There is no way of diminishing the disappointment one feels when watching oneself on television. Things you wish you’d done better, questions you should have asked, intimacies that were probably best left private: they all hasten a man’s hand as it reaches for the remote control as he reviews his day's work around midnight. Yet an occasional glance at the handsome chap chatting on the TV can also be liberating. As the ancient Greeks advised: know thyself! To judge Madeley as though he were a famously gifted contemporary can be quite a revelation if your name also happens to be Madeley. It also stays the hand when all it wants to do is to switch over to Busty Babes UK.
Up to this afternoon, I’d been living in the swampland known as denial. I didn’t want to acknowledge that I had to return to Channel 4. Even as late as this morning, I was more concerned by my life beyond the contract than I was in the guests we’d had booked for the first show of our new series. Judy had only reminded me at lunchtime that the limo would be picking us up at two o’clock. I had planned on spending the afternoon with Clarkson, stalking A.A. Gill around some of London’s choicest restaurants, flicking peas at him as he tried write up his notes on the grub. Instead, I was stuck sobbing in the back of a limo as we made our slow way to the studios down in Kennington.
The Richard&Judy Show may still be the jewel in the Channel 4 crown but the studios had the same unmistakable smell of menopausal pickled onions. The faces were all the same and so were the bodies, despite the constant chatter about diets and New Years resolutions that greeted my arrival. Being the only man working on the show can sometimes make conversation limited. I think it explains the number of male friends I have outside the Richard&Judy phenomenon and why all of them appreciate what it means to shoot black powder long bore rifles whenever we can at the weekend.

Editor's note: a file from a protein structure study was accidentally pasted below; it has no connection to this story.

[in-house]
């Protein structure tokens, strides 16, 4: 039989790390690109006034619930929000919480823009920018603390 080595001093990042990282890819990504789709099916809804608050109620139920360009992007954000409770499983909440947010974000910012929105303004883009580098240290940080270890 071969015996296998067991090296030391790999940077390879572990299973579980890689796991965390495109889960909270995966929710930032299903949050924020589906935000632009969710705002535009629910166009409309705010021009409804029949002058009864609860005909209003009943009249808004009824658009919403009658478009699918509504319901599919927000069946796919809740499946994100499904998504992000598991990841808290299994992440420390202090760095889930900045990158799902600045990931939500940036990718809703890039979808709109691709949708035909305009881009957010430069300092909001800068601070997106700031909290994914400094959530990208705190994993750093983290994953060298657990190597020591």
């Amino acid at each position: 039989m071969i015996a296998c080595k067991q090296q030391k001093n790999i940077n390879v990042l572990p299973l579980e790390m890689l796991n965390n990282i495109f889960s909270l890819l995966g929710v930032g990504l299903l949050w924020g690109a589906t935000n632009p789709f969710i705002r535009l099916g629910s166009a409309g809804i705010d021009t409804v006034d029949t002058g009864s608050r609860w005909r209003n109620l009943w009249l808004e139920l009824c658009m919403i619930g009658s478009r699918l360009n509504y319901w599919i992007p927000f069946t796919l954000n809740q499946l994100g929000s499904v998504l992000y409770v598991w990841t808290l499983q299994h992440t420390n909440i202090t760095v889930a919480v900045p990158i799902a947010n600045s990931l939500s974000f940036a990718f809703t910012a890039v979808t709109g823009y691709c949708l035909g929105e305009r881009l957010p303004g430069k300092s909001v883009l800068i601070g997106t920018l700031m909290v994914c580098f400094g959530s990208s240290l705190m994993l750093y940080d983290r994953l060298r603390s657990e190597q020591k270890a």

As for the actual recording of the show: I thought it went remarkably well. Only watching it now on the Sky+ box do I see how we failed in our stated objective to begin the series on a subdued note. It will hard to maintain this quality over the run of the whole series. All I can guess is that the adrenaline took over. After half an hour, I was in blisteringly good form.
We began with an interview with Janet Street Porter. As soon as I saw her in the green room, I knew she was going to clash with the sofa. Before we went on air, I even asked her if she’d slip out of her horrendous green tights but Janet just responded by calling me ‘a misogynous prig’. You might have read about our long history of mutual dislike going back to our well publicised falling out over the matter of Lebanese butter. It was back in the days of ‘This Morning’ up in Liverpool. I’d made an offhand remark about Janet’s taste for low fat spreads and she’d told me off for being uncultured. That had led me to make an offhand joke about her love for butter made from camel milk. I still don’t know what she has against me but the feud has simmered for all these years and I can't see there ever being peace. Either in the Middle East or between Madeley and Porter.
Despite this, when the cameras are on her, Janet remains the consummate professional. She chatted away through the segment without once mentioning camel butter. I managed to avoid commenting on the gangrenous colour of her legs. That’s not to say that the first ad break wasn’t tense. Janet had me pinned against the wall and threatened to remove my feet at the ankles. Judy had to beat her off me with a cushion and things were barely settled by the time we all came back from the commercials. We chatted about her new book and then I had security escort her from the building as Judy and I moved on to chat with the nation’s chirpiest toff, Ben Fogle.